Get Rich on Charity Work? 4 Reasons this isn’t a Crazy Idea

Over on the @HBR blog last week, #Dan_Pallotta kicked off an interesting debate with his article “You Should be Able to Get Rich in Charity”. The dialogue that emerged through the comments (in which I participated) makes for fascinating reading. Check it all out: ( and keep reading to find out why I think there’s truth behind Dan’s provocative title

Upon reflection, we seem a little stuck in the dichotomy of sub-market wages versus outsize executive pay. Philanthropists balk at paying high salaries to the leadership of #non-profits and social enterprises, and in one sense, they’re correct to do so. What matters though is not necessarily the salaries of top execs, but the ratio of the highest compensation in the organization to the lowest. Cap the ratio (we set ours at 15 to 1) – if you want to pay yourself more, you will have to pay everyone else more too. An Executive Director of a non-profit earning 300x what a junior staffer makes generally wouldn’t meet my standards of equitable and reasonable compensation practices – even if we’re talking a salary of $60k versus $20k. You’d be hard pressed to meet your basic needs (like housing and food) on $20k in most US cities, much less construct a decent and stable middle class lifestyle.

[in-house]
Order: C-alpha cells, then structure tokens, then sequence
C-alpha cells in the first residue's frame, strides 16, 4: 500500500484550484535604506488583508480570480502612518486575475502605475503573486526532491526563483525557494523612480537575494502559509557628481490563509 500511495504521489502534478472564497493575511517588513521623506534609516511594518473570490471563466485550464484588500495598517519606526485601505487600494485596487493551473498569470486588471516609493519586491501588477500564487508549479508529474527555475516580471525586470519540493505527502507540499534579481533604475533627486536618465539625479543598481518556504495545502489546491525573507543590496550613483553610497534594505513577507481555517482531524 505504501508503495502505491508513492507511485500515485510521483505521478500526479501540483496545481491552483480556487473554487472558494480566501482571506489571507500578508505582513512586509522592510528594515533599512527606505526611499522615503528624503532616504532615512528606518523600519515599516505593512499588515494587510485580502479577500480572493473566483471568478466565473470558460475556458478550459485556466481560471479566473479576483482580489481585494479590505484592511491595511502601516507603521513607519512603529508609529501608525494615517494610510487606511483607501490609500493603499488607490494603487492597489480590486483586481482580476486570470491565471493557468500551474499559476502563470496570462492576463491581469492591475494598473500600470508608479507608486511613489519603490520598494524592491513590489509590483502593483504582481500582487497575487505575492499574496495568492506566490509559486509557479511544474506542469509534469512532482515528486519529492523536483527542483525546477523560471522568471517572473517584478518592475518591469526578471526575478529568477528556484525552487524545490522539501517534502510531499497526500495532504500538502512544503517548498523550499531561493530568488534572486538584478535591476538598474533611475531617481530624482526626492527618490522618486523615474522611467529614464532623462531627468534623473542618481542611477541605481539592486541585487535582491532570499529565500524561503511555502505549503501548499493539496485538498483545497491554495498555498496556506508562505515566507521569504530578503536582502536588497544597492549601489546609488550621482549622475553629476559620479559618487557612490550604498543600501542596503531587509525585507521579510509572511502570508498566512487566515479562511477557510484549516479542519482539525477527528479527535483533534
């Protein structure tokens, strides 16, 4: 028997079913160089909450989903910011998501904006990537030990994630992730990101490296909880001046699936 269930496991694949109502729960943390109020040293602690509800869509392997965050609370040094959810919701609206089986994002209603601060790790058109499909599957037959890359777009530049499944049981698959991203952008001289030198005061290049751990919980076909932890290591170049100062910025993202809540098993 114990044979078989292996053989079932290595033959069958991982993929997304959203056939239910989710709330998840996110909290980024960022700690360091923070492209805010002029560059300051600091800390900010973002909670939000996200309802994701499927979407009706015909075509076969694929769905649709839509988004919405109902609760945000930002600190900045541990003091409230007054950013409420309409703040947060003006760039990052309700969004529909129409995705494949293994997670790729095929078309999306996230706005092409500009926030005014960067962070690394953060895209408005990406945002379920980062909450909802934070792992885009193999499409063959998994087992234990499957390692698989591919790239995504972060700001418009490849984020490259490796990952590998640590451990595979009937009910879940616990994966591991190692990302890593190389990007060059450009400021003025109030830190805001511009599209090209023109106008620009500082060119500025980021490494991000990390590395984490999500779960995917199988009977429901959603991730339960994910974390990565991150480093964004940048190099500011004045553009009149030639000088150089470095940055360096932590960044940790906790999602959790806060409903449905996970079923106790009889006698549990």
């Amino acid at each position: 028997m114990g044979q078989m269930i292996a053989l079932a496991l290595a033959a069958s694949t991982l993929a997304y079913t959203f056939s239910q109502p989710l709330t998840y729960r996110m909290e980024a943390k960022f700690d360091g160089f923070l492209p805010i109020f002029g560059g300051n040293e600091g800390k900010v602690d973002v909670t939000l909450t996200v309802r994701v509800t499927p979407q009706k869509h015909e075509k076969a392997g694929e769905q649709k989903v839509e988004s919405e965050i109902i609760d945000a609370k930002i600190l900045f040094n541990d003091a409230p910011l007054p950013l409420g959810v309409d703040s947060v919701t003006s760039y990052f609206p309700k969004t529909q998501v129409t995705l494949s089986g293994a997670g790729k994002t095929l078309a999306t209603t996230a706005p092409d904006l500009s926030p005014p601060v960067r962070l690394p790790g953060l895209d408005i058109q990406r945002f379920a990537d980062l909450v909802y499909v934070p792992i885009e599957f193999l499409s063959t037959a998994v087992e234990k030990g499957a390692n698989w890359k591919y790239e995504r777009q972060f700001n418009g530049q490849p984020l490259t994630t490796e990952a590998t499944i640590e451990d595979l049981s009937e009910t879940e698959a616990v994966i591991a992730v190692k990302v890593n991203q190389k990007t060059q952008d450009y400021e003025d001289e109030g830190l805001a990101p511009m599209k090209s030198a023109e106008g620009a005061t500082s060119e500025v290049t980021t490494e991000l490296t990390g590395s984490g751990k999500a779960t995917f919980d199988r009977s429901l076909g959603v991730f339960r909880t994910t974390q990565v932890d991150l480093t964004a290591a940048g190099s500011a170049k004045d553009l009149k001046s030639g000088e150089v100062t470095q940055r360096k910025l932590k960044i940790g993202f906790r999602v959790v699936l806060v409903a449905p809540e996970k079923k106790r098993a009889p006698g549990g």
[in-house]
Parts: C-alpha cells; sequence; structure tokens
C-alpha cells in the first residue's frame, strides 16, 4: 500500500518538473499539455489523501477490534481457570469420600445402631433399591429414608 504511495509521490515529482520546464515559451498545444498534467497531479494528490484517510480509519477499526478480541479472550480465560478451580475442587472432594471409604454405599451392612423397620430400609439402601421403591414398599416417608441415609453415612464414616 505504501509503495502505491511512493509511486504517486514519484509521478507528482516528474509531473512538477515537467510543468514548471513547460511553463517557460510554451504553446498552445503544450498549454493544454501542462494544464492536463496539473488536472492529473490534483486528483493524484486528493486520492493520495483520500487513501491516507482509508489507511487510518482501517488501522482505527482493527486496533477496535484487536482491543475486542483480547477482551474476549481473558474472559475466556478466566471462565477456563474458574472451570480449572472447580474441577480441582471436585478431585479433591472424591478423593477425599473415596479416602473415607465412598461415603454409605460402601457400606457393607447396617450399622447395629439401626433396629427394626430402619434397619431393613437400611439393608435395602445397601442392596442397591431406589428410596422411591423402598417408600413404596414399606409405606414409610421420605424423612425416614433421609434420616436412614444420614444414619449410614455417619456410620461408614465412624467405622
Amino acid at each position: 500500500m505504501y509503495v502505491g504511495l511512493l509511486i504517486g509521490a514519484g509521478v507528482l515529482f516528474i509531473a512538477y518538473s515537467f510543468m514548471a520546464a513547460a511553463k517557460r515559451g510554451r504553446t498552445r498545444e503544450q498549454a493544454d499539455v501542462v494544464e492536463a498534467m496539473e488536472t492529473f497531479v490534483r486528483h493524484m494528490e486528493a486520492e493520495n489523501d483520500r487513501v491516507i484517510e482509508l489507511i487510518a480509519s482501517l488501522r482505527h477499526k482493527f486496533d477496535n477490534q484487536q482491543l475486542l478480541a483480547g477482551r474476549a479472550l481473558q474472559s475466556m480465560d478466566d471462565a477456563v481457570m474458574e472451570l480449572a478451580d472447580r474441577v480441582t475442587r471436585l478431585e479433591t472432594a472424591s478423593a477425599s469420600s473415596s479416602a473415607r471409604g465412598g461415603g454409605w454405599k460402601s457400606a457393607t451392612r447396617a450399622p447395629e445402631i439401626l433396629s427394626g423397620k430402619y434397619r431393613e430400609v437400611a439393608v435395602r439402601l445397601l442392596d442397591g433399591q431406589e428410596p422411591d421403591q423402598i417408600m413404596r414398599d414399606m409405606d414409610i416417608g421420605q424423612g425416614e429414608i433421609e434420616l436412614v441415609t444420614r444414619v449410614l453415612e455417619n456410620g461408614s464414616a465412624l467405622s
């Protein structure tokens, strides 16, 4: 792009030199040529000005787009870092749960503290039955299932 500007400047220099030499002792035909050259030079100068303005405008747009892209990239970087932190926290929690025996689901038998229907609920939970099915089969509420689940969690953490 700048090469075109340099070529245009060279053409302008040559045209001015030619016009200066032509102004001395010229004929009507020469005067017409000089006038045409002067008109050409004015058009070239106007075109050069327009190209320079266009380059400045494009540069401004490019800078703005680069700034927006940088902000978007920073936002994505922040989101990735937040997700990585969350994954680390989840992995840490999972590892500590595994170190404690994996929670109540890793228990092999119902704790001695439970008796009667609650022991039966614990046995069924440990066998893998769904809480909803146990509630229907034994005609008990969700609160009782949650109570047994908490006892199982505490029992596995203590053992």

It’s neither fair nor equitable to ask people to try to get by on sub-market compensation because they want to do something constructive for people and/or planet in their professional lives. I don’t know about you, but my goal is not to make the poor and disadvantaged a little less miserable, it’s to help make everyone better off. And by better off, I mean continuously improving measures of socio-economic well-being across all social classes.